Subtlety has never been a concept that applies to Overkill, yet when considering the construction of some of the less conventional thrashers found on this album, it’s the best word to describe the method behind their madness. At certain times the stylistic adventures outside of the band’s usual fair come in the form of an innovative introduction or a more hook-oriented harmonic scheme hearkening back to their mid-80s modus operandi, both of which adorn the otherwise conventional modern thrash anthem “Going Home”. Then again, pulling back the tempo and layering the guitars a bit finds shuffling monsters like “Wicked Place” and the closing puncher “Bag O Bones” reminiscing upon the groove metal-laced material that typified this fold’s 1994-2007 catalog. But for those who are curious at just how capable Overkill proves in throwing in a massive left-turn to spice up the witch’s brew, one need look no further than the duo of power anthems “Won’t Be Coming Back” and “Fever”, the former sounding dangerously close to something that Black Sabbath might have thrown together during the early 80s with Dio, while the latter begins and repeatedly refers back to an atmospheric mode of spacey balladry (complete with Blitz employing a signature clean sound heard occasionally since the mid-90s) that’s pretty close to a reinterpretation of “Planet Caravan”.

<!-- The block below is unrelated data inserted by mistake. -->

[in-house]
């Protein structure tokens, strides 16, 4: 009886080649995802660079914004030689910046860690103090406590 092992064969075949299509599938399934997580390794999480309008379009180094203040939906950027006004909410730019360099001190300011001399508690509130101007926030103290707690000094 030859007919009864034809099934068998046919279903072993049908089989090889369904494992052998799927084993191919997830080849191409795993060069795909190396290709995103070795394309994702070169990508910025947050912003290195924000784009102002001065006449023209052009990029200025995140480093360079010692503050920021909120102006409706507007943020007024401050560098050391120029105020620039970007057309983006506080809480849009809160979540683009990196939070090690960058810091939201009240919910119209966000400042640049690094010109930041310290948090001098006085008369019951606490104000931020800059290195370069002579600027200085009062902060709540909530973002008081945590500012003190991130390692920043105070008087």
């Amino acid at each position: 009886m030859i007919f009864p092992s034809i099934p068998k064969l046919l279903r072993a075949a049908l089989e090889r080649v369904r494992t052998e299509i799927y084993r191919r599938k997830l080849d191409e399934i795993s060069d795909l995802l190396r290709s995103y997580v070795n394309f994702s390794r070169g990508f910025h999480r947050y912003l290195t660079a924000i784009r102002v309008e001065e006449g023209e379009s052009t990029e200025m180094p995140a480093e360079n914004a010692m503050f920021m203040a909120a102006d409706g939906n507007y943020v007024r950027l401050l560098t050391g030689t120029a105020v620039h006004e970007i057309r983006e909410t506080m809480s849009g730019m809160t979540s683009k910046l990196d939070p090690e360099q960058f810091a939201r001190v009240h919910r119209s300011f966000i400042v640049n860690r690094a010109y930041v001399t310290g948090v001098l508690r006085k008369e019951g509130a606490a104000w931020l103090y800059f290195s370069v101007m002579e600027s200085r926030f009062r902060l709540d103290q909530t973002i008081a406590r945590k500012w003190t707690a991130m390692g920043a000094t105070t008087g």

Perhaps the only thing more auspicious about this being Overkill’s 20th go at upping the thrash metal ante is that it just happened to coincide with the release of the most prominent pioneering outfit in the sub-genre’s latest studio LP, namely Metallica. Whether by a random coincidence due to scheduling or a rather curious marketing approach by Nuclear Blast Records, this eventuality draws a very relevant contrast between two different philosophies represented in two elder statesmen, and the contrast in the result is nothing short of stark. Opinions will naturally vary until the end of days, and popular sentiment will no doubt see Metallica continue to prevail as the most commercially viable expression of metal, but there is something to be said for a band that is untouched by the whims of critics and the fickle masses getting the job done with a greater outcome both in terms of quantity and quality. That’s the ideal that Overkill lives by, it’s the very spirit that stands behind that green and black flag that they continue to fly, and like nearly every LP that has come to light since 1985, “Scorched” is sure to rivet any and all looking for metal distilled to its nastiest and most combustive form.

Order “Scorched” HERE.

Released By: Nuclear Blast Records
Release Date: April 14th, 2023
Genre: Thrash Metal


  • Bobby “Blitz” Ellsworth / Vocals
  • D.D. Verni / Bass
  • Dave Linsk / Lead Guitar
  • Derek Tailer / Rhythm Guitar
  • Jason Bittner / Drums

“Scorched” track-listing:

1. Scorched
2. Goin’ Home
3. The Surgeon
4. Twist OF The Wick
5. Wicked Place
6. Won’t Be Comin Back
7. Fever
8. Harder They Fall
9. Know Her Name
10. Bag O’ Bones

9.0 Excellent

Now 20 albums deep into the green and black realm of thrash metal chaos, Overkill opt for a slight yet noticeable change in direction to usher in the 2020s, proving once more that age is not necessarily a factor in raining mayhem upon the masses

  • Songwriting 9
  • Musicianship 9
  • Originality 8.5
  • Production 9.5